noun, plural: gap junctions
A type of cell junction characterized by the intercellular channel that is formed in between neighboring cells, and allows direct communication between cells, i.e. allowing small molecules, ions, and electrical impulses to move between cells without passing the outside of cells
Cell junctions are specialised junctions between cells. They occur within animal tissues (e.g. animal tissues, nerve tissues, etc.). They are formed by multiprotein complexes that provide contact between adjacent cells or between a cell and the extracellular matrix. There are three major types of cell junctions: (1) tight junctions, (2) gap junctions, and (3) anchoring junctions (e.g. desmosomes).
A gap junction is a type of cell junction characterized by an intercellular bridge (i.e. ~2 nm gap) that forms between the membranes of neighboring cells. It is involved in intercellular communication, i.e. allowing the direct passage of ions, small molecules, or electrical impulses from one cell to another. Thus, these molecules would not pass the outside of cells but move directly from one cytoplasm to the next. Gap junctions that are found in nerves are referred to as an electrical synapse whereas gap junctions in smooth muscles are called nexuses. In cardiac muscle tissues, gap junctions form a part of the intercalated disc. Although gap junctions are present in many types of animal tissues, they are not found in adult skeletal muscle, sperms, and erythrocytes. Gap junctions are also not found in certain animals, such as sponges and slime molds.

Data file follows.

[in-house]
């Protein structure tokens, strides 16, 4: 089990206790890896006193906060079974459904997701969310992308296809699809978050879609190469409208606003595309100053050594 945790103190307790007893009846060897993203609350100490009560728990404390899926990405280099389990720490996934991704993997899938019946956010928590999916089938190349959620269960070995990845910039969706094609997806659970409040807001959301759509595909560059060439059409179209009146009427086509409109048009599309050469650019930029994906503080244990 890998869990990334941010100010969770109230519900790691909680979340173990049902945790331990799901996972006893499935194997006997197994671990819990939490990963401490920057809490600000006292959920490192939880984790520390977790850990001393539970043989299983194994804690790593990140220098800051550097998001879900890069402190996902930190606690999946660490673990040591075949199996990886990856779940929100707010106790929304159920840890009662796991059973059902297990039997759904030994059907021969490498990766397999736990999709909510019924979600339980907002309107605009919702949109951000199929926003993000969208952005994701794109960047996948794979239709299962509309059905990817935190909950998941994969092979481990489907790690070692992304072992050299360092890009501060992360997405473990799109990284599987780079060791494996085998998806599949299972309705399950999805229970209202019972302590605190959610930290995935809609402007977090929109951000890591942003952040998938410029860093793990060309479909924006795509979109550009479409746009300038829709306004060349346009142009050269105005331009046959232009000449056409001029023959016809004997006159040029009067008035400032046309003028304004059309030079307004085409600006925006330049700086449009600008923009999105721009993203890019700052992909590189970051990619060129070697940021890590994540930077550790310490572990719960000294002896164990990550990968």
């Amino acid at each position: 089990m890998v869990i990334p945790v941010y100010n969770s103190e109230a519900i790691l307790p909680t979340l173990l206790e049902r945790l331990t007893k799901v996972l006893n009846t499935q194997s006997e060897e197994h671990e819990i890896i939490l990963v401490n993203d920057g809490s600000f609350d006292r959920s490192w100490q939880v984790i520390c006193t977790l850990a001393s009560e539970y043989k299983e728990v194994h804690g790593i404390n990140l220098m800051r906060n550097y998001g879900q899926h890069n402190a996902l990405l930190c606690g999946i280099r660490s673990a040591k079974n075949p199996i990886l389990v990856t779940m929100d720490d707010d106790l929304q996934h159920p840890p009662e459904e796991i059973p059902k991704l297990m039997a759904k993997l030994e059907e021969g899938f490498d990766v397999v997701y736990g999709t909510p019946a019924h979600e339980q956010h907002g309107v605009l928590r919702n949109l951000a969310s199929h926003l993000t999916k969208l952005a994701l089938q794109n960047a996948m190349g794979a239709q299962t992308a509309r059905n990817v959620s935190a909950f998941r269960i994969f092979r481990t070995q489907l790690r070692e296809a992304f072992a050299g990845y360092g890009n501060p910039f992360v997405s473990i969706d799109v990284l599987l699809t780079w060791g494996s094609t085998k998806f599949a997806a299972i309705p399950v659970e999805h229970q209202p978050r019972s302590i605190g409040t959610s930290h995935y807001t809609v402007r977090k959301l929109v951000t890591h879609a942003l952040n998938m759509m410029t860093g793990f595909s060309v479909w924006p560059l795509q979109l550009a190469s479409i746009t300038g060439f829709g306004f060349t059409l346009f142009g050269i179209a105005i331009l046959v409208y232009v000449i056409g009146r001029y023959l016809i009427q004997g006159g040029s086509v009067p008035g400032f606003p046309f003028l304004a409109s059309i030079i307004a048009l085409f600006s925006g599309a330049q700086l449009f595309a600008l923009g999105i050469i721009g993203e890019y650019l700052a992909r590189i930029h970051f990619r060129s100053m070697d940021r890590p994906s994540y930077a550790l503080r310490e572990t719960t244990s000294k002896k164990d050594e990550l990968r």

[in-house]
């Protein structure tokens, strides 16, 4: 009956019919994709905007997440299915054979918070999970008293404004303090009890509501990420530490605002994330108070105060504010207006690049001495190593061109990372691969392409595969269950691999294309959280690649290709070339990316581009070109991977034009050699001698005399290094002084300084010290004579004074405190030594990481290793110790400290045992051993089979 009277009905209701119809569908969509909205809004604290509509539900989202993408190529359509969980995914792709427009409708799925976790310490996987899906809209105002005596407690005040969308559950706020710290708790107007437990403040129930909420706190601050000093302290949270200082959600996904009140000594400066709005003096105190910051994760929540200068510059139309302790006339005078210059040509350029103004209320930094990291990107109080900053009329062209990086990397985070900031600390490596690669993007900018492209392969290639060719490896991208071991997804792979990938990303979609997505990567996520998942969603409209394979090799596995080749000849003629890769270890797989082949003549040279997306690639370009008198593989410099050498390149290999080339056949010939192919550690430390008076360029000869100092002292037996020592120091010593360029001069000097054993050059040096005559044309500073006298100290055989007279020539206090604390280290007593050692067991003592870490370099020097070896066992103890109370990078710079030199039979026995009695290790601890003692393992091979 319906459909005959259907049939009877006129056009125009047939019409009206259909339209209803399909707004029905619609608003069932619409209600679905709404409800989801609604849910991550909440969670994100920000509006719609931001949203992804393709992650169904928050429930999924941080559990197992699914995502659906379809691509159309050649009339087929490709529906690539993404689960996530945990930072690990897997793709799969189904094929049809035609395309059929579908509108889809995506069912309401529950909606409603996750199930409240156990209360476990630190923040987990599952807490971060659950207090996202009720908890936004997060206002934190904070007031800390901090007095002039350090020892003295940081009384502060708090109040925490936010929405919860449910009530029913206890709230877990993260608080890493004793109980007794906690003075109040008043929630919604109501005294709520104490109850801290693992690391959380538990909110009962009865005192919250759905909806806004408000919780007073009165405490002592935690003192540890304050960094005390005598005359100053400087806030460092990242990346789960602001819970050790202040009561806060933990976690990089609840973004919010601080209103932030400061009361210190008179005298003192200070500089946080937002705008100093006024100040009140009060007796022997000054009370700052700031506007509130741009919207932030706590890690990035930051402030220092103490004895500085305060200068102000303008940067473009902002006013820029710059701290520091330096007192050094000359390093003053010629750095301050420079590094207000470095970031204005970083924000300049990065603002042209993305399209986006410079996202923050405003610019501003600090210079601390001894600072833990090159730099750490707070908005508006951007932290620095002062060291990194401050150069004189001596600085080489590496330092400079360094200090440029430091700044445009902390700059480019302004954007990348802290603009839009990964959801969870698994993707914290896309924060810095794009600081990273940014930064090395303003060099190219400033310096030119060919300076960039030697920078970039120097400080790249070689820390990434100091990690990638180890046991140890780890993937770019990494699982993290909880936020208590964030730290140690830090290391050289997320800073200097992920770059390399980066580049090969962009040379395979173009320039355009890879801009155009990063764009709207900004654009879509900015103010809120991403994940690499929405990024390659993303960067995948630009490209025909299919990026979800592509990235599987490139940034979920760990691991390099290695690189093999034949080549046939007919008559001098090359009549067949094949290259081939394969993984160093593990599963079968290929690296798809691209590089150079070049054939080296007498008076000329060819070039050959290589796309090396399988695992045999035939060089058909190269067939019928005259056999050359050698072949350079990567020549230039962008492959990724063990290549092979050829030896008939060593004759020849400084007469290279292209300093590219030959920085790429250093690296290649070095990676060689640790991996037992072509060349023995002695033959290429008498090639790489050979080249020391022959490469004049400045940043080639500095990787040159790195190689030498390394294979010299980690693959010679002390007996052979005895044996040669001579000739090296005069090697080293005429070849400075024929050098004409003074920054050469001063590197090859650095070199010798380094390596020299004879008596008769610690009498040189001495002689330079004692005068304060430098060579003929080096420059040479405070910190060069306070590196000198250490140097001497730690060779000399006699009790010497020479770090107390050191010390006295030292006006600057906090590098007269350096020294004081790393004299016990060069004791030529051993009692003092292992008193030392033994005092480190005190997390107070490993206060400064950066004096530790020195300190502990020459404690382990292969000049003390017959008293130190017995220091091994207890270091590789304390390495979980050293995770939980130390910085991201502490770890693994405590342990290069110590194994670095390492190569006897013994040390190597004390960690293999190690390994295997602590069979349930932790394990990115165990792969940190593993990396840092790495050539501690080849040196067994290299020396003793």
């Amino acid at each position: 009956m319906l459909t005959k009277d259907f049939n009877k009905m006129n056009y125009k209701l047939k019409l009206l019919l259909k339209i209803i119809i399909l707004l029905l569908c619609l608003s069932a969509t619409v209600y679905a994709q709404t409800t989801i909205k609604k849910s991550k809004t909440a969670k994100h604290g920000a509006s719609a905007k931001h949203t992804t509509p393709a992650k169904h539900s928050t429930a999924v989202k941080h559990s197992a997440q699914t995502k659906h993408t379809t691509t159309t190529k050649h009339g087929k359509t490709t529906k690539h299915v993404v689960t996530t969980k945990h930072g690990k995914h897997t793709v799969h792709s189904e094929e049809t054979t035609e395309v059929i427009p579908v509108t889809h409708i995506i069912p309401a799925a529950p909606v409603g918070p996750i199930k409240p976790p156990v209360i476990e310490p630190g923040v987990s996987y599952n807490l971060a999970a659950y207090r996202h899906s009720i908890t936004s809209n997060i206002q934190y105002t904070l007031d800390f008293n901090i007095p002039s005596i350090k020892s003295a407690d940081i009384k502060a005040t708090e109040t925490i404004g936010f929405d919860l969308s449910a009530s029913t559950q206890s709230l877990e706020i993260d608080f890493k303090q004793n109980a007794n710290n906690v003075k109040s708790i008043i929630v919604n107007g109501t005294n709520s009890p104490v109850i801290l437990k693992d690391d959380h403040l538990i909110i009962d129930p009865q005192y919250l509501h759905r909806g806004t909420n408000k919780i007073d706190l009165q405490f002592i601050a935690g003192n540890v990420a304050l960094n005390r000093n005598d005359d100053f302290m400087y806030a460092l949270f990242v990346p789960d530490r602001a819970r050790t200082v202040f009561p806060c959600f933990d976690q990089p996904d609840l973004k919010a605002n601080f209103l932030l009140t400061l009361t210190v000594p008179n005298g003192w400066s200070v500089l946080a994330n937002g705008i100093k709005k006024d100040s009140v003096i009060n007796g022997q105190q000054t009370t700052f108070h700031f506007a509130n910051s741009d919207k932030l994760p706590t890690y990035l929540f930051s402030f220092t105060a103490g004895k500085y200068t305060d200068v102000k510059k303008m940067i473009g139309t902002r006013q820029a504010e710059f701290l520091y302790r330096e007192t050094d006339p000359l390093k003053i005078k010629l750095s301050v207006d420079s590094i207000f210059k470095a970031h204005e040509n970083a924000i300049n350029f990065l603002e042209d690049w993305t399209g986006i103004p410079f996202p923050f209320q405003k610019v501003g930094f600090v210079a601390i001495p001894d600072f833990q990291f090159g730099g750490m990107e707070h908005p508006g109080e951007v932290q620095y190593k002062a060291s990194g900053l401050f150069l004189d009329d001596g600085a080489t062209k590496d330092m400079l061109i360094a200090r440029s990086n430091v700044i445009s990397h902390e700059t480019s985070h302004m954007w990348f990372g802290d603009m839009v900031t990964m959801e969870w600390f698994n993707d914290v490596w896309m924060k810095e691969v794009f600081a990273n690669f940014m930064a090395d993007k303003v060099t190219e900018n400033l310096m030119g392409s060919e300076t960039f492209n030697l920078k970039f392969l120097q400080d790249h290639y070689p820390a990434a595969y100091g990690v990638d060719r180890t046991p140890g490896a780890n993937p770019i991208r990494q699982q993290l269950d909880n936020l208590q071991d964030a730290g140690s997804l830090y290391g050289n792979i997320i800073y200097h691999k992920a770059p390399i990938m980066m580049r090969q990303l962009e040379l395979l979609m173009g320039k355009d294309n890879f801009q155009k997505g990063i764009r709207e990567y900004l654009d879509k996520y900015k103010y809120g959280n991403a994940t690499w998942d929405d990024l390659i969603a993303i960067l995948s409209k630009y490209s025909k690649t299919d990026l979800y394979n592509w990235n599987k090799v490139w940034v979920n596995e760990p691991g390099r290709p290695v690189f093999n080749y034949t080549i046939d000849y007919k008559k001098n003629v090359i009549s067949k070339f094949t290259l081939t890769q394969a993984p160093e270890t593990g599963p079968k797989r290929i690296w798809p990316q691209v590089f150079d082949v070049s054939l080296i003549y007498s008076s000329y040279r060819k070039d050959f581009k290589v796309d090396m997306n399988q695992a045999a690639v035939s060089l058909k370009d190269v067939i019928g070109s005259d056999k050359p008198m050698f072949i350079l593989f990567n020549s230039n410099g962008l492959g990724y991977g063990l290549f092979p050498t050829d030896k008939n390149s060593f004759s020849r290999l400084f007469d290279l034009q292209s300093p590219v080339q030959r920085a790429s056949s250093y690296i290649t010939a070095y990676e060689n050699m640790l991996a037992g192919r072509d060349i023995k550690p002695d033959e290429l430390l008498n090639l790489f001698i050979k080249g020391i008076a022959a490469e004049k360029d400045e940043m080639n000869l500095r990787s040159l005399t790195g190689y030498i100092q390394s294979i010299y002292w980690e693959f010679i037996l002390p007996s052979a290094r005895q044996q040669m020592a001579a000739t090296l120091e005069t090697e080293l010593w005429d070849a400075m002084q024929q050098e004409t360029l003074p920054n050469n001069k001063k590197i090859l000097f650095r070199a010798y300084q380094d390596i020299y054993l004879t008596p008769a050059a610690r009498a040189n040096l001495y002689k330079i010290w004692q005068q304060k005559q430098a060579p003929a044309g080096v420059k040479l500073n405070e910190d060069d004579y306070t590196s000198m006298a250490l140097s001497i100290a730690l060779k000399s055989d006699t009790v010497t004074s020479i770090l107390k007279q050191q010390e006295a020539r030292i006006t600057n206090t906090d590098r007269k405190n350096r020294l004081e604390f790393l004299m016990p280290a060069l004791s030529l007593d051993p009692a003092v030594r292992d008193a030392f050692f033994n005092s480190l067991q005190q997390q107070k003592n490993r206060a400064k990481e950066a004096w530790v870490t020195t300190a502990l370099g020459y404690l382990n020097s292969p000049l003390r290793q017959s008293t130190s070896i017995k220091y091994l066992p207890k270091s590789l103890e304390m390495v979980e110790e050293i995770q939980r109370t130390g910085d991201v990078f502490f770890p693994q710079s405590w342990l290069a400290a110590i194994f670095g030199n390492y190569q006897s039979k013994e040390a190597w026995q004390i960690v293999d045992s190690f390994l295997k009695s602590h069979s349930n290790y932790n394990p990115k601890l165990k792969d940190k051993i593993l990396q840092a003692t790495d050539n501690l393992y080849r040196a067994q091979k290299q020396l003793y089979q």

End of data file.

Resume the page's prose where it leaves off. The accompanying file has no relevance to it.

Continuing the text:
Abbreviation / Acronym: GJ
- macula communicans
- communicating junction